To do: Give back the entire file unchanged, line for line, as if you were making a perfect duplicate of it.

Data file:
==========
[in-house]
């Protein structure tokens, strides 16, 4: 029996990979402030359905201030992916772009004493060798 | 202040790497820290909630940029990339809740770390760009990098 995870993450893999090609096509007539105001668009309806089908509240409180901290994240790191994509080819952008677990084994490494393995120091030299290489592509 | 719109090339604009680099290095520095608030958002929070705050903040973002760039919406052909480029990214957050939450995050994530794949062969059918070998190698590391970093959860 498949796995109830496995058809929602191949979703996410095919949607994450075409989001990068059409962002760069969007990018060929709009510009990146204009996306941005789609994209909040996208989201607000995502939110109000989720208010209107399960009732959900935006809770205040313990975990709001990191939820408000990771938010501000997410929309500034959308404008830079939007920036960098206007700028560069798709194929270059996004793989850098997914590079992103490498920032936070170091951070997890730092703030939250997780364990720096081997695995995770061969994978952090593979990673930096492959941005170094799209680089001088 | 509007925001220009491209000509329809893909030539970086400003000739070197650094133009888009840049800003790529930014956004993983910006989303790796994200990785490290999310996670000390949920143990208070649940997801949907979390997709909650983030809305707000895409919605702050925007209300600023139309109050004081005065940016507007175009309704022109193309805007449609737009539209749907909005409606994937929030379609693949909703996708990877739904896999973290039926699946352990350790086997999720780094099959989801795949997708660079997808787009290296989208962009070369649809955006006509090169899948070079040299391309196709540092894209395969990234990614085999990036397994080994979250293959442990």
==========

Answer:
[in-house]
């Protein structure tokens, strides 16, 4: 029996990979402030359905201030992916772009004493060798 | 202040790497820290909630940029990339809740770390760009990098 995870993450893999090609096509007539105001668009309806089908509240409180901290994240790191994509080819952008677990084994490494393995120091030299290489592509 | 719109090339604009680099290095520095608030958002929070705050903040973002760039919406052909480029990214957050939450995050994530794949062969059918070998190698590391970093959860 498949796995109830496995058809929602191949979703996410095919949607994450075409989001990068059409962002760069969007990018060929709009510009990146204009996306941005789609994209909040996208989201607000995502939110109000989720208010209107399960009732959900935006809770205040313990975990709001990191939820408000990771938010501000997410929309500034959308404008830079939007920036960098206007700028560069798709194929270059996004793989850098997914590079992103490498920032936070170091951070997890730092703030939250997780364990720096081997695995995770061969994978952090593979990673930096492959941005170094799209680089001088 | 509007925001220009491209000509329809893909030539970086400003000739070197650094133009888009840049800003790529930014956004993983910006989303790796994200990785490290999310996670000390949920143990208070649940997801949907979390997709909650983030809305707000895409919605702050925007209300600023139309109050004081005065940016507007175009309704022109193309805007449609737009539209749907909005409606994937929030379609693949909703996708990877739904896999973290039926699946352990350790086997999720780094099959989801795949997708660079997808787009290296989208962009070369649809955006006509090169899948070079040299391309196709540092894209395969990234990614085999990036397994080994979250293959442990």